Relationship Rollercoaster: When to Stay and When to Go
When relationships are at their best we are like teenagers on a roller coaster ride. We are excited, our heart is racing, we are anticipating, "the ride of a lifetime".
Every moment of a "relationship roller coaster" ride is filled with a new rush. As we do with the roller coaster, so do we with relationships in that we are in position to take a risk. Granted it, it might be something you like and want to continue to do or not, and once you have had enough you want off or out.We trust the roller coaster ride to keep us safe, secure, and not hurt us.In spite of all the twists and turns when the ride evens back out we are still intact.
Sometimes in life we have fastened out seat beats for a relationship roller coaster ride that is meant to last forever and it goes wrong. As exciting as it was on the way up, the trip down takes on its own personality. Once the descent starts, it often times feels like it will never end.
When we are able to catch our breath we think,"What was I thinking getting on this ride?"
Now throughout the ride, between the twists and turns we reconsider staying in the relationship.The ride operator gives us just those couple of seconds that is takes to rebuild the confidence to take that next hill.In a relationship gone bad we continue to experience the disappointment of the downward spiral the relationship has taken.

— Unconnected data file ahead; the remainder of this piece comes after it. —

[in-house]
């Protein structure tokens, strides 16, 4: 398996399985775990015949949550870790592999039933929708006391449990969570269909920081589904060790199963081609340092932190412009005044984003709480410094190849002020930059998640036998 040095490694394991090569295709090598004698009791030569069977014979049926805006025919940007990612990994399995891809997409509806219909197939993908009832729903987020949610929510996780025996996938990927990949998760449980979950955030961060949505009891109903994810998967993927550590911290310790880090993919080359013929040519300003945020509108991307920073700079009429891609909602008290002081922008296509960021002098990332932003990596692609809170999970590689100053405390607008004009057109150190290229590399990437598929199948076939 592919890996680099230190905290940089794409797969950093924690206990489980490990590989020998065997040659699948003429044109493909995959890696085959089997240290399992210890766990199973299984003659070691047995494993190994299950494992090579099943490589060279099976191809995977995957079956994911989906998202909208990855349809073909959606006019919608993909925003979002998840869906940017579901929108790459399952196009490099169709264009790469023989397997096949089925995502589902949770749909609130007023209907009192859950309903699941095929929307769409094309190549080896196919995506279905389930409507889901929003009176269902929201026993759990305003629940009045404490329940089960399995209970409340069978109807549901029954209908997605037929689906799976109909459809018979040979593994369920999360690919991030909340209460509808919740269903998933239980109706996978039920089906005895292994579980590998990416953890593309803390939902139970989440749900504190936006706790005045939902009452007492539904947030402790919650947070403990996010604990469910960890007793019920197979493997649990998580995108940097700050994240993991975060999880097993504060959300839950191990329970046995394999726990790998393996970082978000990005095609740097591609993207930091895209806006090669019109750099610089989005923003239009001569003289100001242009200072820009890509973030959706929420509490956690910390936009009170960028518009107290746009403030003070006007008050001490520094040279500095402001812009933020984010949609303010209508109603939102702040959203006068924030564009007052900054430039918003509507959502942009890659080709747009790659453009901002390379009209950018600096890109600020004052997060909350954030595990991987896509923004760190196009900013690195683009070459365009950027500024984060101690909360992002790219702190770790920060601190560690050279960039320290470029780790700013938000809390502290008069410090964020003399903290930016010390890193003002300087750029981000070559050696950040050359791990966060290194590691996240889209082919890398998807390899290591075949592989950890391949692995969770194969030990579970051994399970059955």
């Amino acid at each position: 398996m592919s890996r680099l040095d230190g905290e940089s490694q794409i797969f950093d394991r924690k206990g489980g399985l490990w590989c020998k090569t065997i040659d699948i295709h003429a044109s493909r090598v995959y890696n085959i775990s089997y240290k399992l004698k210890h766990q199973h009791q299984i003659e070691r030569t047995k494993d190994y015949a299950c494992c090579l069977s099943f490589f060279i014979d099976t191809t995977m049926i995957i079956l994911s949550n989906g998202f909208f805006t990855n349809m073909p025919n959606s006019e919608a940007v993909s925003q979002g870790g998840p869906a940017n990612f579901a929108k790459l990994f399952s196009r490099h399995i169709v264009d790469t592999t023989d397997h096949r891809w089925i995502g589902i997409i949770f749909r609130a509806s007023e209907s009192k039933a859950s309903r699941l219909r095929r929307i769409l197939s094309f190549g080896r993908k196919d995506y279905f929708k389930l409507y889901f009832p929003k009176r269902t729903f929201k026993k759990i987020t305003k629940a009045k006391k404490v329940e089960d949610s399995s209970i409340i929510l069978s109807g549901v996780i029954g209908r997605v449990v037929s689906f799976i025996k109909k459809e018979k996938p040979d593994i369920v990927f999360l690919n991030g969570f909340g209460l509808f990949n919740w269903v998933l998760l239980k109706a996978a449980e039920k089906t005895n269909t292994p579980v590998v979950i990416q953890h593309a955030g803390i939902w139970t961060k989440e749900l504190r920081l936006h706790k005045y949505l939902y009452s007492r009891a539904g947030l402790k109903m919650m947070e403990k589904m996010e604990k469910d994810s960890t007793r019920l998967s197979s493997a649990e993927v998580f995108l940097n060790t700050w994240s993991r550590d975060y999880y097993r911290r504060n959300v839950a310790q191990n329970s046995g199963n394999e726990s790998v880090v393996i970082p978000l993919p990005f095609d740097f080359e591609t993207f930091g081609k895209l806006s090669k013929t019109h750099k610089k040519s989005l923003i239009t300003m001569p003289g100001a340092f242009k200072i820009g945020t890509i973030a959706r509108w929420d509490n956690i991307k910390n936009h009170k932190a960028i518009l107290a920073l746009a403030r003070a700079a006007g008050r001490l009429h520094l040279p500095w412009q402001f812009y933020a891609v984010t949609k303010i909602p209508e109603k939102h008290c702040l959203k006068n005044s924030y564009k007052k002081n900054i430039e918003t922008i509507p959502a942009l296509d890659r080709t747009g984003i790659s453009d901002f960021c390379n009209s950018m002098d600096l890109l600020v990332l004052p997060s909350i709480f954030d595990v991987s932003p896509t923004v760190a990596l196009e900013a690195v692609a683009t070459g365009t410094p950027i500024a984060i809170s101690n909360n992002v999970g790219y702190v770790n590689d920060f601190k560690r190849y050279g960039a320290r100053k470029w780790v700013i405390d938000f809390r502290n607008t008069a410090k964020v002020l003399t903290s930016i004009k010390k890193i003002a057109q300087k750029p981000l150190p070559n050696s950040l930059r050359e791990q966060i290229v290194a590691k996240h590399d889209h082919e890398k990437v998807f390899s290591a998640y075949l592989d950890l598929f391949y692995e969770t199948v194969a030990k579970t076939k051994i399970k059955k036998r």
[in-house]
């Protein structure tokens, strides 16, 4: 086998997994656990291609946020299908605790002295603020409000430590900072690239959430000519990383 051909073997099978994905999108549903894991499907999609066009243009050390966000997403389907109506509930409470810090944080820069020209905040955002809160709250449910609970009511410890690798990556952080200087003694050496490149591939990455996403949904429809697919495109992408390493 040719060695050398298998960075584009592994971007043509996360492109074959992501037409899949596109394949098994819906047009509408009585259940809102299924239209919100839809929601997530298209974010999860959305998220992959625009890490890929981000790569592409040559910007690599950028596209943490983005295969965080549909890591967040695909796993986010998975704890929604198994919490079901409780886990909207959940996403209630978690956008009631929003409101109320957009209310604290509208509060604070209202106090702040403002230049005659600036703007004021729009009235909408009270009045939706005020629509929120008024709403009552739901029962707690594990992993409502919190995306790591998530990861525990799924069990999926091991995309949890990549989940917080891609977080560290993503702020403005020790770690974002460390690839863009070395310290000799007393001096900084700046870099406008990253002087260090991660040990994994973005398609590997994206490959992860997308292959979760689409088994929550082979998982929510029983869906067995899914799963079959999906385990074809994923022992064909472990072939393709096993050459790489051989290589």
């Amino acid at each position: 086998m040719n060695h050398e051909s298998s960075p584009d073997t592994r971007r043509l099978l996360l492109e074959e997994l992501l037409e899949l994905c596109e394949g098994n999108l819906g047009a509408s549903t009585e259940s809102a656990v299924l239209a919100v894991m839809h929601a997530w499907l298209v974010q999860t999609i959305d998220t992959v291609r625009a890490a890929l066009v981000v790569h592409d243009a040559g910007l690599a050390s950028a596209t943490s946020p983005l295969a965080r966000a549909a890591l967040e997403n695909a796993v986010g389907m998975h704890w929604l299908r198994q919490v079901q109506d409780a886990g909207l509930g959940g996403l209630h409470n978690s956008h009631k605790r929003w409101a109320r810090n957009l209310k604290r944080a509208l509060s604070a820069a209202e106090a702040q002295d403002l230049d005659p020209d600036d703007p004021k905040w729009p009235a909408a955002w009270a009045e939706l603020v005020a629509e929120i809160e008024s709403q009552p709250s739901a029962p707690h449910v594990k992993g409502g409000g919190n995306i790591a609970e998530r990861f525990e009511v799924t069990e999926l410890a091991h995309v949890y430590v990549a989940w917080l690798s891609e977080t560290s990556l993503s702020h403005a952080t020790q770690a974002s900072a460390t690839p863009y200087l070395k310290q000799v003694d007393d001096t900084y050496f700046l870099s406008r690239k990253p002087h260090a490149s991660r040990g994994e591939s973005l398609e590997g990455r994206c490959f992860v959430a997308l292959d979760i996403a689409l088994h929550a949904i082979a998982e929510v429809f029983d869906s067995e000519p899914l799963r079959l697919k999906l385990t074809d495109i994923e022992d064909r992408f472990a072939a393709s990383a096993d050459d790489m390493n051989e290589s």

At what point do you get off? At what point do you decide that you don't have to go through this? When do you notice that the people around you are having fun and you are not? What has happened in our lives that allow us to settle in relationships?
Here are signs it is time to get off your "relationship roller coaster":
- • When you feel your emotional needs are never being met
- • The relationship becomes physically or emotionally abusive
- • The "warm fuzzy" feelings you had are gone
- • You find your self disconnected from friends and family
- • You feel like an empty shell of your former self and have lost all of yourself esteem
- • You notice you have compromised your beliefs, ambitions, and core values.
Relationships take on many forms. We have relationships with parents, children, friends, significant others and even the clerk at the grocery store.There is a saying that "friendships are meant for a reason, season, or a lifetime."The tough part is figuring out which is which. Managing the change that relationships produce can be challenging and one that counseling can prove helpful.